Railway fare hike difficult decision, but correct: FM

Jun 22 2014, 01:21 IST
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SummaryDefending the steep hike in rail fare and freight rates as a ‘difficult but correct decision’, finance minister Arun Jaitley said on Saturday the railways can survive only if users pay for availing the facilities.

Defending the steep hike in rail fare and freight rates as a ‘difficult but correct decision’, finance minister Arun Jaitley said on Saturday the railways can survive only if users pay for availing the facilities.

“The passenger services have been subsidised by the freight traffic. In recent years, even freight fares have come under pressure,” he said, reacting to the 14.2% increase in passenger fares and 6.5% hike in freight rates.

Stating that the choice before the government was either to allow the railways to bleed and eventually walk into a debt trap or raise fares, Jaitley said, “India must decide whether it wants a world-class railway or a ramshackled one. The railway minister has taken a difficult but a correct decision...the Indian Railways for the last few years have been running on a loss.”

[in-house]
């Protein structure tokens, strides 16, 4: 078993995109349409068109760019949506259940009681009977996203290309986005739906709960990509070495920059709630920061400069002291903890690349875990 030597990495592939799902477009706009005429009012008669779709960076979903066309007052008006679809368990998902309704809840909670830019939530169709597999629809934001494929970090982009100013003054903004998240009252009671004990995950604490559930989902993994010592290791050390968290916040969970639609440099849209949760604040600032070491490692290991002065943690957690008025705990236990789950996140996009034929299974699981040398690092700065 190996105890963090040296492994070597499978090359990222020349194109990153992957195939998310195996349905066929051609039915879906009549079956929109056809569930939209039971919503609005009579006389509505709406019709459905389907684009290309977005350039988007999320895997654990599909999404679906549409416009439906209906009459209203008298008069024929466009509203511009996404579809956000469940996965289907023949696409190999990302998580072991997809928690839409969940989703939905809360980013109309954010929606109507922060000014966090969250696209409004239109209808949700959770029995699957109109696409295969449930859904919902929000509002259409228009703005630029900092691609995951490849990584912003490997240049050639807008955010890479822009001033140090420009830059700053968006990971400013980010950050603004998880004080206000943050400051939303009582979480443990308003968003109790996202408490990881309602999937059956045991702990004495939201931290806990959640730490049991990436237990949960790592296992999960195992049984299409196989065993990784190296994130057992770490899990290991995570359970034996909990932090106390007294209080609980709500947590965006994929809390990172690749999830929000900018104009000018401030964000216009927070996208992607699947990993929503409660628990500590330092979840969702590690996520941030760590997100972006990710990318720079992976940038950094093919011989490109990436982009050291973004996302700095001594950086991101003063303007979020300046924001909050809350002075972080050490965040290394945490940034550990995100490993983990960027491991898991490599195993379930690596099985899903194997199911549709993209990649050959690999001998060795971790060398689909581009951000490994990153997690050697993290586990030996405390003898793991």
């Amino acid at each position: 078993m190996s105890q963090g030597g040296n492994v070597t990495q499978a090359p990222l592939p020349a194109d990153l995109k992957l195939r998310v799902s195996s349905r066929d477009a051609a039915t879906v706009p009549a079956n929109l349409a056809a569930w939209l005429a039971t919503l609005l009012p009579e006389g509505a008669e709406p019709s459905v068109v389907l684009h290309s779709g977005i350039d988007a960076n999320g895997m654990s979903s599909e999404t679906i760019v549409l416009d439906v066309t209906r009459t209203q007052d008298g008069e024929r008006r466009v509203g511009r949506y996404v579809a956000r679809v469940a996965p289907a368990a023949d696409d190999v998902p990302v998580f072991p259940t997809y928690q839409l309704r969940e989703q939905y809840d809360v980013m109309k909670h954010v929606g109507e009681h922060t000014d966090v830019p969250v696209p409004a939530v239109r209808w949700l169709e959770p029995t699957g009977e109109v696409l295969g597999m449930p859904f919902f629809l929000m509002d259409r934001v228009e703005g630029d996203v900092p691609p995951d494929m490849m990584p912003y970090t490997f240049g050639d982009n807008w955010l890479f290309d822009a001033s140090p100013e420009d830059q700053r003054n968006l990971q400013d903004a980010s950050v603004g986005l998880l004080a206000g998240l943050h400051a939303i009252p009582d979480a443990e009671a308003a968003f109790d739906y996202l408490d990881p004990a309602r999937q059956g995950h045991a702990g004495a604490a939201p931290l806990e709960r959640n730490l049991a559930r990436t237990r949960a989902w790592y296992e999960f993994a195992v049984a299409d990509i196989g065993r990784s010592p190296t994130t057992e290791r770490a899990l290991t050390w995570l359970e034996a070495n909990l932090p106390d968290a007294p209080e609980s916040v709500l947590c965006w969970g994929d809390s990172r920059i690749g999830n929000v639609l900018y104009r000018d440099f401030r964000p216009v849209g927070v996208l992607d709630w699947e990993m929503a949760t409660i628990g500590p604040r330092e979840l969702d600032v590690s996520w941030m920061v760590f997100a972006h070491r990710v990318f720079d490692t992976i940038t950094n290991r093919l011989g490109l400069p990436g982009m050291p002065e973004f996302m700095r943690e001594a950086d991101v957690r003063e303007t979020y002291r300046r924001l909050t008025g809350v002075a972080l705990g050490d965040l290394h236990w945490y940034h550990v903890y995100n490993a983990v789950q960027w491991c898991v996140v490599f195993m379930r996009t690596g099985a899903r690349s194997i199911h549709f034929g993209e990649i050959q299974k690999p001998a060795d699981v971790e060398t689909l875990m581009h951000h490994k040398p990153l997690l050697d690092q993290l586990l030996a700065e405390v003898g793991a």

Jaitley said a loss-making railway would provide below-par services and would eventually not even have the resources to meet its expenditure.

In a Facebook post titled ‘The Truth of Railway Fare Hike’, the minister said the decision to increase the rates was mooted by the Railway Board on February 5, when the UPA was in power.

The board had proposed a 5% increase in freight rates with effect from April 1 and a 10% increase in passenger fares from May 1, he said.

The then railway minister Mallikarjuna Kharge had met then prime minister Manmohan Singh on February 11. “Singh approved the hike and suggested that both freight and passenger fare hikes should be implemented with effect from May 1,” Jaitley said. The Railway Board, Jaitley said, notified this increase on May 16, when the election results were being declared. However, Jaitley added, Kharge “developed cold feet and in the evening of May 16, even after the UPA had been defeated, he countermanded the order.”

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